Then there is a petition, it is definitely more to the point and is very intriguing. Wow, there is “an exam reliability coefficient reviewed by your exam consultants Kryterion” – it is indeed pretty interesting how it is calculated and what it shows. Kryterion turned out to be the ISTQB exam provider – so I don’t think you can name it third-party, it rather looks like internal feedback on exams to ISTQB (which, I hope, ISTQB will use to improve them) – and the petition is asking to reveal this information. Well, I’d guess the petitioners have a right to ask – and it is up to ISTQB to decide what to do with this information. I don’t think that any organization ever revealed such information before (at least my Google search didn’t return anything), especially if there are some concerns – but it is, of course, up to ISTQB to decide. By the way, I won’t be surprised if some coefficients would be worse for the ISTQB exams comparing with specific product exams – the area is definitely more difficult to formalize and evaluate.
But I am somewhat confused what the goal of the petition is. Concerns that the exam doesn’t test the syllabus properly? Apply pressure to ISTQB to make the exam more rigorous? Real concerns about improving the quality of the ISTQB certification? Doesn’t sound so at least when you read Pradeep’s post.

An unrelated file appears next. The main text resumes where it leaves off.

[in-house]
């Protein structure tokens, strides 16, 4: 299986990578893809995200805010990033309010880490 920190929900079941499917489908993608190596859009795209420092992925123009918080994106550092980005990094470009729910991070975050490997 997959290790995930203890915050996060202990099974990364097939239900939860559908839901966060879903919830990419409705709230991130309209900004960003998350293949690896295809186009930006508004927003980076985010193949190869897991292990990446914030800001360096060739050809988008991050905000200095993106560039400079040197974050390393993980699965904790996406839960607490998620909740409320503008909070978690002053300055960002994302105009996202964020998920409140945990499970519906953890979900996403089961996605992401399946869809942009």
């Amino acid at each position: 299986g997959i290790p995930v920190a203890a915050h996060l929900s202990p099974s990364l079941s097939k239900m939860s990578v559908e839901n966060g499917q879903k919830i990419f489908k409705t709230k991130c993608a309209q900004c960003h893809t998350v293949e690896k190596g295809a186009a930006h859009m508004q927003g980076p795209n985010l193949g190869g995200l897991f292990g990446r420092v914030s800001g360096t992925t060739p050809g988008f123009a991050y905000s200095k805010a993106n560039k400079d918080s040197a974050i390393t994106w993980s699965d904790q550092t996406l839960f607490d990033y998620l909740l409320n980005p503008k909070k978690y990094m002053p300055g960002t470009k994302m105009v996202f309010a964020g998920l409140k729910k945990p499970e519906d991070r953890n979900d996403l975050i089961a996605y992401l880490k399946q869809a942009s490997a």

Well, testing as a discipline is not in the best shape right now. Perhaps we may say that it is in a crisis. Status of testers may definitely be improved. There are several groups of people working to improve status of testing and testers – but their efforts are far from full success. Certifications, with all their shortcoming, improve the maturity of the area. They don’t help top-level people much (and probably rather annoy them), but they move up the bottom line. So, in my opinion, it would be much more benefits for testing in general if all testing thought leaders would at least be professional and constructive in their discussions – for example, suggest ways to improve certifications if they believe they are not good enough. While we probably won’t need certifications in the ideal world when everybody would be knowledgeable and passionate about their work – but, unfortunately, the real world is far from that. So we probably need to live with certifications for a while – and the question is if we have a relatively decent one (as much as it could be) or they would be indeed close to a scam (as soon as developing decent one requires a lot of efforts).
In a strange association Scott Barber’s video Why Executives See Software Testing as #EpicFail comes to mind. It is a very sobering view and perhaps all testers should watch it from time to time. There are quite different opinions almost about every subject – but, in my opinion, it would be better to see the whole picture and at least keep the discussions constructive and professional.